What About Taxes?
Estate planning clients often ask questions about taxes. What will be owed? How are they paid? When are they due? Who must pay them?
There are several taxes that apply in the context of estate planning. The most common of these are income taxes, estate taxes (also known as inheritance or death taxes), and gift taxes.
This is likely the area of taxes with which people are most familiar. We are accustomed to paying taxes on our income, so many people simply expect to pay income taxes on inheritances.
Actually, there is some good news here. As a general rule, no income taxes are owed by an heir who receives an inheritance – at least for most types of inheritances. This means that when your uncle leaves you $10,000 in his Will, you will likely not pay a dime to the IRS for that inheritance.
That said, there are notable exceptions to this general rule, such as in the context of IRA earnings. Also, there are limitations to this general rule – for example, the $10,000 your uncle left you might be free of income tax, but the interest earned on the $10,000 after he died is still subject to income taxes.
Federal law requires every decedent’s estate pay a tax to the IRS equal to 40% of the value of the decedent’s estate. 40% is a huge amount, so why don’t we hear more about it? Because most people don’t pay it – legally!
The reason is that the law provides an exemption from the tax if the total value of the estate is less than about $5.5 million (an amount that increases each year). Because almost all estates are less than this amount, this is a tax that does not affect most people.
Further, under current law, if one spouse dies and does not use the entire $5.5 million exemption, the unused portion of their exemption is available to the surviving spouse. Put together, that means that a married couple enjoys a combined exemption amount of nearly $11 million.
There are other exceptions from the estate tax. For example, the inheritance received by the spouse of the decedent is exempt from the estate tax. In addition, all amounts left to charity are exempt.
Florida law, by the way, does not impose any estate taxes, inheritance taxes, or death taxes. Thank you, Florida!
Sometimes clients think to avoid estate taxes by ‘giving it all away’ before they die. Well, the IRS wasn’t born yesterday.
Federal law requires anyone making a gift during their lifetime pay a tax to the IRS equal to 40% of the value of the gift. Note this is the same tax rate as the estate tax.
Here again, 40% is a huge amount. Why don’t we hear more about it? Here again, it is because of the exceptions.
Many clients are familiar with the ‘$10,000 a year’ exception from the gift tax. This refers to a federal law that allows anyone to make gifts to anyone without paying any gift tax, as long as the total value of gifts made by the ‘donor to the donee during the calendar year does not exceed $10,000. Better still, that $10,000 amount has increased over the years to $14,000 under current law.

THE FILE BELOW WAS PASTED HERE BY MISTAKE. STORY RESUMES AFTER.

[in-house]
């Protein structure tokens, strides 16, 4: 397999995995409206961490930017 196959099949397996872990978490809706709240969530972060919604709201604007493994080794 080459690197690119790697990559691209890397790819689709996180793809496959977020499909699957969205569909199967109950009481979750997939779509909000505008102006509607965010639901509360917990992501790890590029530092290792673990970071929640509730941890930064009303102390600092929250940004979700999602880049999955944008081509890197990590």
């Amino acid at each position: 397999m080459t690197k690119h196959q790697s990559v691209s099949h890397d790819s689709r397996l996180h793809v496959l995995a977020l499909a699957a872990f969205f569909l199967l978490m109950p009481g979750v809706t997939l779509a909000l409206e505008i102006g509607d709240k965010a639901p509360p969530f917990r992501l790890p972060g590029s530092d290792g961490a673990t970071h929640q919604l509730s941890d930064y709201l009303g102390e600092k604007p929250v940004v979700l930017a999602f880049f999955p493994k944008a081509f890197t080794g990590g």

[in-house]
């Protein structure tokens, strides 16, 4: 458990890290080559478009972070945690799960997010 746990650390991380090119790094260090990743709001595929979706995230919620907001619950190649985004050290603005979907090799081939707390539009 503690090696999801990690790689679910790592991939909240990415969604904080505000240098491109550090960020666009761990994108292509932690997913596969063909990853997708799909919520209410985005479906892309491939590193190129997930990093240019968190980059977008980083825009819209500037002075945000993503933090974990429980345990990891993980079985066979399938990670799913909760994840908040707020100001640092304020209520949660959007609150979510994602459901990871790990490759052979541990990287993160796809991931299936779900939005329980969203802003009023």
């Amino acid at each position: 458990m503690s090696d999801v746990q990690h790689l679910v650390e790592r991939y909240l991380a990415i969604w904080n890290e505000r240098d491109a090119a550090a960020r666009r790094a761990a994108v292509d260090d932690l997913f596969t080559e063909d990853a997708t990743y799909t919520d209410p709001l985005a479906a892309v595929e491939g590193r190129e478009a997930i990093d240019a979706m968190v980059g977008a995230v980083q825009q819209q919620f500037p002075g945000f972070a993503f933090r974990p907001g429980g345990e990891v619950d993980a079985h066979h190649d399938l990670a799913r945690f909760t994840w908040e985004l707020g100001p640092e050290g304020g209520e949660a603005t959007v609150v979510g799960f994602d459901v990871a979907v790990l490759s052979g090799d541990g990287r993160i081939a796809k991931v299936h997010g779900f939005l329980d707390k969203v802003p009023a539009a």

This means that your uncle could give you $14,000 for your birthday without paying any gift taxes. Because the $14,000 a year exclusion is ‘per person’, your uncle and aunt could each give you $14,000 without paying gift taxes – that’s $28,000 to you. If you are married, your uncle could give you and your spouse $14,000 each and your aunt could give you and your spouse $14,000 each – that’s $56,000 from your aunt and uncle to you and your spouse without any gift taxes.
What if the amount of the gift exceeds the $14,000 exclusion? It is usually still possible to avoid gift taxes, because of the $5.5 million ‘estate tax exemption’. Actually, that $5.5 million exemption applies to both estate taxes and gift taxes. Using the exemption to avoid gift taxes is perfectly legal. When you do so, you reduce dollar for dollar the exemption amount available for your estate.
For example, say your uncle gives you a home worth $500,000. After applying the $14,000 exclusion, there would be $486,000 subject to gift taxes. Rather than paying 40% of $486,000, your uncle may choose to file a report notifying the IRS that he will use $486,000 of his available $5.5 million exemption. That means his estate will have about $5 million of available exemption, rather than $5.5 million.
Like the estate tax, there are exceptions from the gift tax. Marital gifts and charitable gifts are common examples.
Florida law, by the way, also does not impose any gift taxes. Thank you again, Florida!
When you put together all of this tax information, there are plenty of opportunities to help individuals plan to avoid tax burdens.
For example, if you have an asset that you believe will appreciate in value, it may make sense to get the asset out of your name so that the appreciation will not be included in your estate. This is the theory underlying many irrevocable trust strategies.
Let’s say your uncle has a vacation home worth $5 million and he believes the home is likely to increase in value in the near future. Uncle could create an irrevocable trust and transfer the home into the trust. Note that this transfer is itself a gift that triggers the federal gift tax. Your uncle can avoid the gift tax by using most of his available $5.5 million exemption. When he dies, the home would be owned by the trust and is not subject to estate taxes in his estate. Even if the home has increased in value to $10 million, his estate will not owe any estate taxes. That’s a great way to remove a lot of value from his taxable estate.
Obviously, there are many details to be addressed in this type of planning. There are also rules for gifts to grandchildren and more remote descendants. The take-away message is that planning is possible.